Refurbishing a C&P pilot press

I recently aquired a pilot press and I would like to refurbish it.
I have started cleaning it. What comes next?
I will post pictures as it comes along.

image: press before.JPG

press before.JPG

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Hi! I’m in the process of doing the same thing! A mix of Lemon Juice and Vinegar works really well at cleaning the rust off. And then I rubbed a layer of WD-40 over the press.

Here are some before and after shots

It does look like the two front feet are broken off. Which might end up being an issue? I have a crack in mine, which has postponed printing because I have to find someone that can weld cast iron.

Good luck and post updates!


After some steel wool, fine sand paper, and wire brushes.
oh, yeah and lots of elbow grease.
I haven’t used the lemon juice and vinegar solution yet.

image: Press after some work.JPG

Press after some work.JPG

Completely disassembled and on it’s way to being clean!

Great! Take lots of photos!

Daniel Morris
The Arm Letterpress
Brooklyn, NY

after being disassembled.

image: 100_3114.JPG


Make sure to cover the bed and rails as well. I personally wouldn’t go for sandblasting on this is I were you. A good scrub down with Evapo-Rust and a light Scotchbrite pad would be less violent.

Daniel Morris
The Arm Letterpress
Brooklyn, NY

Sounds good. I’ll try that first.

The platen is slightly pitted.(I have NOT sand blasted the press) I think that will be ok if I use press board under the tympan, right?

Use that stuff and give all the parts a good scrub down. I think you’ll be surprised how well it comes out. I doubt you will find the pitting to be a problem. Since you have taken the press completely apart I suggest setting the platen level so it gives a kiss impression when packed with a sheet of red pressboard, two or three pieces of tympan and a top sheet.


I am soaking the small parts in Evapo Rust. (nuts, bolts, etc.)

Another possibility for removing rust is electrolytic rust removal. Essentially it is a process that transfers rust from one piece of metal to another through the use of electricity. It is really easy to do and it works miracles on old rusty metal. For a video describing the basics, check out:

I have never used Evapo Rust, but if it doesn’t work, you might want to give this seriously handy science project a try.

I am new to letter press, but work in a custom fab shop where we use Evapo Rust all the time. The stuff works wonders, but be sure you put an anti rust coating (WD-40, wax, oil etc) on the parts soon after you de-rust, or it will begin to get surface rust very quickly… oh vicious cycles. Good Luck!

Trying out the “electrolytic rust removal” tonight.
Will post more pics tomorrow.

From what I’ve read parts must be thoroughly degreased before electrolysis. It also isn’t recommended for painted parts.

A safe way of removing paint thru the sandblasting process is by using walnut hulls instead of sand. I have always chemically stripped my presses, because I don’t want to run the risk of damaging the castings.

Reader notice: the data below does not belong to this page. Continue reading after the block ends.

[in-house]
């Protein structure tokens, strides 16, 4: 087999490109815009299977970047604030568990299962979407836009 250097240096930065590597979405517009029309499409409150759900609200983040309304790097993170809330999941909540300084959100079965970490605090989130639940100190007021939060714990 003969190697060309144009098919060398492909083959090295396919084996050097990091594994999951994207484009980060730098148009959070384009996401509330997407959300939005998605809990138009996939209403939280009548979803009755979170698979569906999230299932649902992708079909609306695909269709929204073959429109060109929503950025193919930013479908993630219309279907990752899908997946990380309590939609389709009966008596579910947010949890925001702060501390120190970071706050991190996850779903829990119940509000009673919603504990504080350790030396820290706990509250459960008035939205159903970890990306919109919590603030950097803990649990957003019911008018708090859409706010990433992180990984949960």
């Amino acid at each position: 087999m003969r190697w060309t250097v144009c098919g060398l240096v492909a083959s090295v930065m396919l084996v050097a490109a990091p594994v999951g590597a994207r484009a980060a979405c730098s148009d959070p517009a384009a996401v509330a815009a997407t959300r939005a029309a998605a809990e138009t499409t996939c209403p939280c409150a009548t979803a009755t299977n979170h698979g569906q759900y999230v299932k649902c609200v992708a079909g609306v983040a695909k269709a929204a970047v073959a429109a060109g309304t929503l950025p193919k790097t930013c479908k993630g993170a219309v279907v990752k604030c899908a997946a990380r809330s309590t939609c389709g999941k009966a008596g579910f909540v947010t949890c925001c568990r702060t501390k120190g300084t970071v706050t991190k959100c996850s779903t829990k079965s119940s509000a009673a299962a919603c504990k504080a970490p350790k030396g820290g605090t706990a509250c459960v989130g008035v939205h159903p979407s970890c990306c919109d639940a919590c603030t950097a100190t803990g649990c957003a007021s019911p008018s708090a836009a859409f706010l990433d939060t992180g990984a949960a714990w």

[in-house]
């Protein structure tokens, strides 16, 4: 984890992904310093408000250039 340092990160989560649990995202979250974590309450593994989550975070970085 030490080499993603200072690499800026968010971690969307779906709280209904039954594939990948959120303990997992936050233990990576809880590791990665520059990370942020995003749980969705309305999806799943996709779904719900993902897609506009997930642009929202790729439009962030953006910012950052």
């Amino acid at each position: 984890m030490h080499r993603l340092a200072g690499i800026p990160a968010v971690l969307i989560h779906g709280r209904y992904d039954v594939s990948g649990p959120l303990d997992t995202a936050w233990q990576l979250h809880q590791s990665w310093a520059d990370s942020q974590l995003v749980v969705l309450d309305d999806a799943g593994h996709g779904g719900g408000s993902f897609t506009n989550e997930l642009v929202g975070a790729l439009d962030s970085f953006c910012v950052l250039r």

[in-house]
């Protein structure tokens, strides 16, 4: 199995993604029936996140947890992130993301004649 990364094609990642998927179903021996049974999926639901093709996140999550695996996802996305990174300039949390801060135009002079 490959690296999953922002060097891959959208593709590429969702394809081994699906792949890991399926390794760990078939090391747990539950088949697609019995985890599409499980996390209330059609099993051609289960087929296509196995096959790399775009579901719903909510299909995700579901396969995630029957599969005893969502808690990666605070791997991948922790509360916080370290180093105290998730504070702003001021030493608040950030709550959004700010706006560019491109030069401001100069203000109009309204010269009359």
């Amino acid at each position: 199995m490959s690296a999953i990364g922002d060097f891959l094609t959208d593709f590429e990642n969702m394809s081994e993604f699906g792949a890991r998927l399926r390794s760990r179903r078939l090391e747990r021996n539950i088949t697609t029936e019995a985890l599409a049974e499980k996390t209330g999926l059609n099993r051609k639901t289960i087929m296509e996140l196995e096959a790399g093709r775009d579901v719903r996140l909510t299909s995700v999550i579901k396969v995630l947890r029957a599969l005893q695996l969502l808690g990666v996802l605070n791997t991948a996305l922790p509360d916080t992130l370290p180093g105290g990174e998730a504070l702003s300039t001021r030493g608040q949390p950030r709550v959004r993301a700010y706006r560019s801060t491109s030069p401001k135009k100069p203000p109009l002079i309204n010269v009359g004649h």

Please do not clean the parts and then put any kind of oil on it. Cast iron is very porous. The oil will seep into the castings and prevent your primer/paint from sticking to the metal. You should prime your parts as soon as they are cleaned and dried (I used compressed air to blow the moisture out of the castings to try to keep them from rusting immediately).

Use a primer that is designed for cast iron, and wait no more than 24 hours between coats of primer and finish coats for best adhesion. I used a paint called Kem Khromik Primer made by Sherwin Williams which can be tinted to a grey color comparable to your castings. You can pretty much put any commercial enamel onto that primer, but the compatible paint from S&W is very glossy, too much so for my taste. I would not use water based industrial paints (that is where the industry is moving), in fact some of the best exterior enamels you can buy are One Shot paints sold to the sign industry.


Here are the Photos of the electrolytic rust removal.
I am extremely amazed!!!!!

image: Before.JPG


image: Straight out of the bucket.JPG

Straight out of the bucket.JPG

image: After.JPG


WOW- I have an old press that I would love to clean up—guess I know what I’ll be trying!!

Make sure to keep the red, or positive clip OUT OF THE WATER.
Or else it will disintegrate the clip.
I had to learn by first hand experience.

I watched the video and found it a bit lacking in details. What voltage and amperage is used to do this?

I used a ten amp battery charger on the 12 volt setting.
I also used a 6 amp charger and got the same results.
Hope this helps.

Yes it does. Thanks!


picaandpress -

I am in the process of doing the same thing. Can you please tell me how you took apart your Roller Arms? I can’t seem to figure it out. Was there a pin or a screw in the left Roller Arm? In mine, it looks like maybe there was a screw but the head got broken off? Please help…

image: IMG_2240.JPG


image: IMG_2239.JPG


fish lips-

Sorry, I haven’t checked my account for quite some time.
Are you still looking for some advice?

One more thing-
Would anyone like to see photos of the finished press?

Yes, please post them :)

Here they are. Sorry about the glare.

image: 101.JPG


image: 100.JPG


image: 099.JPG


image: 098.JPG


Hard to tell with the glare, but has the ink table been painted?

It is slightly pitted though. I am probably going to have it machined down flat.